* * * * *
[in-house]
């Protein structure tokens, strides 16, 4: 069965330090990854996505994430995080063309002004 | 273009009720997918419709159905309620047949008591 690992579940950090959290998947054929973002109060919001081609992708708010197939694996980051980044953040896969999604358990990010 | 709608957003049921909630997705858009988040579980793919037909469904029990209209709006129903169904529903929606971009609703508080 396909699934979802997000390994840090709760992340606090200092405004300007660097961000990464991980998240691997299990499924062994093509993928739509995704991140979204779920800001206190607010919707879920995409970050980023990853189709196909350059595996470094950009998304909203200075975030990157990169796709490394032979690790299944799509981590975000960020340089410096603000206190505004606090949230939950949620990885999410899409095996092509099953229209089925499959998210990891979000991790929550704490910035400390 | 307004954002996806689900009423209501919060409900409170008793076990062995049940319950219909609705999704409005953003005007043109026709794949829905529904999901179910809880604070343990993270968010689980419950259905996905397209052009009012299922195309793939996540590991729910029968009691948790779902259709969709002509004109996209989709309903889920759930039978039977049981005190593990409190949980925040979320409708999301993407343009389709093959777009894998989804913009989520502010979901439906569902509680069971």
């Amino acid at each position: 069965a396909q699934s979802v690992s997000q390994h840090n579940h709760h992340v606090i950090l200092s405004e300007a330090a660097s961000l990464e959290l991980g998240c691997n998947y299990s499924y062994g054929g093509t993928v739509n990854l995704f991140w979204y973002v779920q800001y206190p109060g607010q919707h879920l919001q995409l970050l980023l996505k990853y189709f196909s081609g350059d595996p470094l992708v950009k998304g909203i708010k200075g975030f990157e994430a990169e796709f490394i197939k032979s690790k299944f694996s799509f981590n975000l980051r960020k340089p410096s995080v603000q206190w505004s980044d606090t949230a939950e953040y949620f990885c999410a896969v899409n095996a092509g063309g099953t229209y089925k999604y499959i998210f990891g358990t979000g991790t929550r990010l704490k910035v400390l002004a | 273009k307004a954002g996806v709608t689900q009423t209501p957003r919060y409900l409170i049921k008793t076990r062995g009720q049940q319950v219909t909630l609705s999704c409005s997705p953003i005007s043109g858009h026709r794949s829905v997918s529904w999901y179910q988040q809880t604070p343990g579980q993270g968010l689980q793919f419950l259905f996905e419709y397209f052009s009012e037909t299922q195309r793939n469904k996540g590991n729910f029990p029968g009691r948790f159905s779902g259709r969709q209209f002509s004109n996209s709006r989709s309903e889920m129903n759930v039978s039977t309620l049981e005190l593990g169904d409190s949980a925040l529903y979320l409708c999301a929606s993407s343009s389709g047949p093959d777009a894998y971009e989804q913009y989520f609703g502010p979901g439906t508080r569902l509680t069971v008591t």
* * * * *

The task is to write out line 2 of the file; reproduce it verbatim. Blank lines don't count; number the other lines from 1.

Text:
């Protein structure tokens, strides 16, 4: 069965330090990854996505994430995080063309002004 | 273009009720997918419709159905309620047949008591 690992579940950090959290998947054929973002109060919001081609992708708010197939694996980051980044953040896969999604358990990010 | 709608957003049921909630997705858009988040579980793919037909469904029990209209709006129903169904529903929606971009609703508080 396909699934979802997000390994840090709760992340606090200092405004300007660097961000990464991980998240691997299990499924062994093509993928739509995704991140979204779920800001206190607010919707879920995409970050980023990853189709196909350059595996470094950009998304909203200075975030990157990169796709490394032979690790299944799509981590975000960020340089410096603000206190505004606090949230939950949620990885999410899409095996092509099953229209089925499959998210990891979000991790929550704490910035400390 | 307004954002996806689900009423209501919060409900409170008793076990062995049940319950219909609705999704409005953003005007043109026709794949829905529904999901179910809880604070343990993270968010689980419950259905996905397209052009009012299922195309793939996540590991729910029968009691948790779902259709969709002509004109996209989709309903889920759930039978039977049981005190593990409190949980925040979320409708999301993407343009389709093959777009894998989804913009989520502010979901439906569902509680069971």